This Week In Washington
The U.S. Department of Education (ED) will miss the November 1st deadline for publication of new Borrower Defense to Repayment (DTR) and Gainful Employment (GE) final rules, thus delaying implementation of the rules. Bloomberg first reported that ED was delaying DTR because there were over 38,000 public comments made about the regulations, and ED was “committed to taking the time that is necessary to review those comments and make sure we get it right.” Subsequently, ED disclosed the delay in a court filing related to a case in which ED is being sued over the Obama-era DTR regulations that never went into effect.
Further complicating matters is that the initial delay of the Obama-era DTR regulations was recently voided by a federal judge, calling the delay unlawful and procedurally invalid. Recall, the judge then gave ED until October 12th to produce a new reason to justify the initial delay. If ED does not meet that deadline or the judge finds its reason lacking, the Obama-era DTR regulations could immediately take effect. Given the delay in implementing a new DTR rule, the Obama-era regulations could be in place until at least July 1, 2020, provided nothing else delays the rewritten rules further.
Repeal of the GE regulations will also be delayed due to ED missing the November 1st deadline for implementation in 2019. However, because a data sharing agreement between ED and the Social Security Administration expired in May, ED cannot collect the earnings data required under the current GE rule. Bloomberg also obtained ED’s request to continue the data sharing agreement, but it has apparently not been acted on.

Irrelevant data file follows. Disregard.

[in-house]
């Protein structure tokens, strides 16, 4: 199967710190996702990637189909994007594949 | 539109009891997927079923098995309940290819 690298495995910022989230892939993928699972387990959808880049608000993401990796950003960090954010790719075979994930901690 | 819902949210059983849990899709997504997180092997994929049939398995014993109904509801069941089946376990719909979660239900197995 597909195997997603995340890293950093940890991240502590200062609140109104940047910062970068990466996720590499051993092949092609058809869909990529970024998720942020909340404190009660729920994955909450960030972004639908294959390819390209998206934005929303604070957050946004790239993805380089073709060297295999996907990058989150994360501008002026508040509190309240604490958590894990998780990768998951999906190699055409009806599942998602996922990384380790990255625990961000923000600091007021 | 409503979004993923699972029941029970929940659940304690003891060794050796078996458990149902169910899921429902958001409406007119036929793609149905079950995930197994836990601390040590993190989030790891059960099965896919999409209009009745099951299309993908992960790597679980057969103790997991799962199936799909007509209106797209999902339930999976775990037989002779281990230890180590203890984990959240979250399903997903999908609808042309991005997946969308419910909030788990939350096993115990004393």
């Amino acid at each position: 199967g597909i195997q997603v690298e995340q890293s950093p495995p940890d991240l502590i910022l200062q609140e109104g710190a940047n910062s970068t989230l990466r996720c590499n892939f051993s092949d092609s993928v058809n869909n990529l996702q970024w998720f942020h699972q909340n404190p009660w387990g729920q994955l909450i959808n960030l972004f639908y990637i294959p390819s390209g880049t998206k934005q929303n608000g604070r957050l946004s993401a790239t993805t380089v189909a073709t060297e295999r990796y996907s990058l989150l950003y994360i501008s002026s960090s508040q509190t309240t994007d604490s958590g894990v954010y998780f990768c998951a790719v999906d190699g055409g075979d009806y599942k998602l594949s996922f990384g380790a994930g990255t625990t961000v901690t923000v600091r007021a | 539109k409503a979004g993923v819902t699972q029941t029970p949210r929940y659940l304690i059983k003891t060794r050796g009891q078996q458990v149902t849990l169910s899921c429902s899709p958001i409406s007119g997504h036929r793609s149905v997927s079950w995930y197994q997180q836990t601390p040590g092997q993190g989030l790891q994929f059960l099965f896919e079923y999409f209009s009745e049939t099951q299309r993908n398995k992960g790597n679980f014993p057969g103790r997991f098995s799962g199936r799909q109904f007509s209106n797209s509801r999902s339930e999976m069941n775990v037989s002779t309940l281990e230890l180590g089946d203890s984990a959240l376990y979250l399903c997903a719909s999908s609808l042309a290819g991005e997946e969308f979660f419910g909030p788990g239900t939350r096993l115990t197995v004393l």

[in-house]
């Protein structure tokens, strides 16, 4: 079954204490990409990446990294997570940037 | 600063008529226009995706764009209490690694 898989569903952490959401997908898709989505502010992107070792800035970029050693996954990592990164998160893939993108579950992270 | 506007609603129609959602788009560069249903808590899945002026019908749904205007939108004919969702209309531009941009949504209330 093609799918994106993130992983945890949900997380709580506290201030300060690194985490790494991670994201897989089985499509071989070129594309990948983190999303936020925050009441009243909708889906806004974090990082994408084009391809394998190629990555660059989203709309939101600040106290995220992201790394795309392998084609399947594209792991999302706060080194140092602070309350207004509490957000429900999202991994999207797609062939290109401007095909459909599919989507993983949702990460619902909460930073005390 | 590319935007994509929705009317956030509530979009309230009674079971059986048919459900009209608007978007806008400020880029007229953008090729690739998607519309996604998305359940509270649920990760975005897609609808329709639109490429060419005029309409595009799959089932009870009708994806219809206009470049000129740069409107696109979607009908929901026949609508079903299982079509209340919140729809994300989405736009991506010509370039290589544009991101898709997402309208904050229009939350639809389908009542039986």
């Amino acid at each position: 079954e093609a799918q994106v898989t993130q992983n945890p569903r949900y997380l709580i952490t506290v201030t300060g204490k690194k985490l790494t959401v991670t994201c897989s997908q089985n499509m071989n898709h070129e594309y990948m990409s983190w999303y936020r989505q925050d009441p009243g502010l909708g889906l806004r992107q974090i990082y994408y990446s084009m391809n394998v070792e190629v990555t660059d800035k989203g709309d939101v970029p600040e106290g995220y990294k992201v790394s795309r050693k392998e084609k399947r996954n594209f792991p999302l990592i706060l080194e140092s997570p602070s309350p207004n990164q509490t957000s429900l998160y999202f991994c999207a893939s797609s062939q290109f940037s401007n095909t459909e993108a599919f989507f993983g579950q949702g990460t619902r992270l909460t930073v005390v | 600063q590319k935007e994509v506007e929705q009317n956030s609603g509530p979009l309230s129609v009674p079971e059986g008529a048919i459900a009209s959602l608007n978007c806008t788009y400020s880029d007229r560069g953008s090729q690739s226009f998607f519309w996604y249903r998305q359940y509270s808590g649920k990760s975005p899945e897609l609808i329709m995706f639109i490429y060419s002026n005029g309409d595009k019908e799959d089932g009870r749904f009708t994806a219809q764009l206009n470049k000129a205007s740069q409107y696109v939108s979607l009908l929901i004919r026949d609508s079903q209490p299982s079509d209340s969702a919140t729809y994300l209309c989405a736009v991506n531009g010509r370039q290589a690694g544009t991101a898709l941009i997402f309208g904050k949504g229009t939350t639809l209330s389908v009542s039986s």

POLITICO is reporting (subscription required) that ED Inspector General (IG) Kathleen Tighe will retire at the end of November. The inspector general is the independent watchdog that investigates fraud, abuse and other problems at ED and institutions that receive federal funding. President Trump will not have the ability to nominate a replacement to lead the IG’s office at ED; however, confirmation could be in jeopardy if Democrats retake the Senate as many of them have been critical of the administration’s policies and leadership at ED.
House Republicans have returned home to their districts two weeks early and will not return until the week after the mid-term elections. The Senate is still following its regular schedule and will be in session for most of October. This means that all legislating will effectively cease for the next six weeks, and any major Congressional to-do’s will have to wait until the third week in November.
News You Can Use
Student loan debt is worsening wealth inequality between white and black Americans, as racial disparities persist in student loan borrowing and successful repayment.
Urban Institute published a research brief examining the return on investment of higher education to students and taxpayers at the state level. The researchers suggest that state policymakers consider mitigating risks for students and improving outcomes for specific student subpopulations.
Student loan delinquency rates vary considerably by state, but states with the highest debt levels don’t have the highest delinquency rates.
No relevant bills have been recently introduced for consideration by the 115th Congress.